As you finish your November assignments and prepare to head home for Thanksgiving, now is the perfect time to reflect on your mental health and, if necessary, talk to your family about it.
How is your mental health? What do you need?
It’s understandable to feel tired, burnt out, and in need of a break, especially at this point in the semester. It’s important to check in with yourself: What else are you feeling? What can you do to better support you and your mental health? Here are some ideas:
- Make a list of self-care activities and carry it with you in your phone or wallet. Include things that relax you and fill your cup.
- Schedule self-care in your planner or calendar often. Make it a non-negotiable.
- Prioritize sleep. You need at least 7 or 8 hours of sleep every night, even if that huge project is due tomorrow.
- Revisit your boundaries. Do you need to make new ones or adjust your old ones?
- Lean on your friends and loved ones. You don’t have to go through these stressful times alone.
- Consider seeking mental health care. It’s never too late in the semester to start seeing a professional.
Talking to your family about mental health
Consider talking to your family about your mental health and about mental health in general. This sounds scary, but it can be beneficial to be open and honest with your family about how you’re feeling. It can even open the door for your family members to help you access care; if a family member knows that you’re struggling, they may be willing to help you find a mental health professional or to help you with the cost of mental health services.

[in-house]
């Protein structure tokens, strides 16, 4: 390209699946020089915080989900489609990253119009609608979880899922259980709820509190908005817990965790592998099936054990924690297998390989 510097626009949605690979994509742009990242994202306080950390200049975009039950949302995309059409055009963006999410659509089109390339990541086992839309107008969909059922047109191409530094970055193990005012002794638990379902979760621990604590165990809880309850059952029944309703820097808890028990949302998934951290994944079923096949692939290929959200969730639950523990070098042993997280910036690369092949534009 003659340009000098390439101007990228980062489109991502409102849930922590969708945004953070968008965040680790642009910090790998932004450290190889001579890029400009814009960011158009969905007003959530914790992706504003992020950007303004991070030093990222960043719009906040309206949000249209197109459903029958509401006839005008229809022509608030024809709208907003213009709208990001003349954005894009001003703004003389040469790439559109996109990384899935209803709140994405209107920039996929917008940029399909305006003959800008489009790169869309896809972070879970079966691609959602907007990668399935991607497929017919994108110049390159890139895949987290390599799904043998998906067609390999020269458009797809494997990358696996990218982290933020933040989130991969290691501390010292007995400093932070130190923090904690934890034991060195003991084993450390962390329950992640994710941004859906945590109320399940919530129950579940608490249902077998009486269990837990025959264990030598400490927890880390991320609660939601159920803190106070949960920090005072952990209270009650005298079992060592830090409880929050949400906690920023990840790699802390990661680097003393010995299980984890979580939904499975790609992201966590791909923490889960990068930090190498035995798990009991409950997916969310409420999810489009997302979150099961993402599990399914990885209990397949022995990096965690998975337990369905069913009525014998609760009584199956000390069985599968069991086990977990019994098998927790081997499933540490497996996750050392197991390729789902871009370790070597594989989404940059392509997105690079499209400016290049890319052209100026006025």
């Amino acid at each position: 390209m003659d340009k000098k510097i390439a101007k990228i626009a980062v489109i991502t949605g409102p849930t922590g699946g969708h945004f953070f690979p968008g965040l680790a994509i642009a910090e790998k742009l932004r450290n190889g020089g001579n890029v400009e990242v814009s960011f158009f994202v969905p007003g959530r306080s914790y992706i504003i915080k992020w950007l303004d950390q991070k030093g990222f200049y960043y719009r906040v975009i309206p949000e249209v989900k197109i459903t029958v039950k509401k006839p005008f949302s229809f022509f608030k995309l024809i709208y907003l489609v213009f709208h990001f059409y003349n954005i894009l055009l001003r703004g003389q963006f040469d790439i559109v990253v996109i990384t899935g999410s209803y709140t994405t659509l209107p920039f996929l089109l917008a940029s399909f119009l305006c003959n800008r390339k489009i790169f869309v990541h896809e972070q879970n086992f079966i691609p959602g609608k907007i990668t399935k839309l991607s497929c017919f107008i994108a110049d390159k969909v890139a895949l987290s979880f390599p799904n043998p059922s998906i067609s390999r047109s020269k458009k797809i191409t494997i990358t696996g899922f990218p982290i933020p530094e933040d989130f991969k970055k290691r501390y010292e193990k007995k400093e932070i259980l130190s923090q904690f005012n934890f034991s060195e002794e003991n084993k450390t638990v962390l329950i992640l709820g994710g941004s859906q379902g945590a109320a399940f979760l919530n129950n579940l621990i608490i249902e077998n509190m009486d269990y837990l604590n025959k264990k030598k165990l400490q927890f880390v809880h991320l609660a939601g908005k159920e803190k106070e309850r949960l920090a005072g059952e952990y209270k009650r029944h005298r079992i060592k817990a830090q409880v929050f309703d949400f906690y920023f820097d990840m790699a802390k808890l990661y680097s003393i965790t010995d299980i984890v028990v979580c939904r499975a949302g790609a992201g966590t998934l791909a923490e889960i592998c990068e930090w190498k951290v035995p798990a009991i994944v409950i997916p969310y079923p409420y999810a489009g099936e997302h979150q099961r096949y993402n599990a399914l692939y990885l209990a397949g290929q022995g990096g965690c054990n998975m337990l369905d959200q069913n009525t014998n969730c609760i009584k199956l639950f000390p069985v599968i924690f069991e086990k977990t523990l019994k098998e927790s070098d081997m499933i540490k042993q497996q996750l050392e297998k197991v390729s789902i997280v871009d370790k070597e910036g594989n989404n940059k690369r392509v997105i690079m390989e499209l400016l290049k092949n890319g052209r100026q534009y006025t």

Here are some of our tips for talking to your family about mental health:
- Approach it as a normal topic, even if it may not be normal for your family to discuss. Your normalizing it can help them normalize it, too.
- Introduce it as a topic of concern at your school or in the news if that will help you get the conversation started. Here’s a good article about the long waitlists at college counseling centers.
- Talk about it one-on-one, not with the entire family. This can make the situation less scary for you.
- Bring a friend to support you. You don’t have to have the conversation alone! It may calm your fears to have a friend sitting next to you while you talk to your family.
- Share what you want to share. You’re not under any obligation to give them every last detail of your experiences. Only share what you’re comfortable sharing.
Please take this suggestion with a grain of salt. We realize that not all families are accepting and open about topics like this, and that it’s not safe to discuss mental health in some households. We encourage you to use your best judgment and discretion, and if it’s not an okay topic in your house, consider talking to another loved one about what’s going on.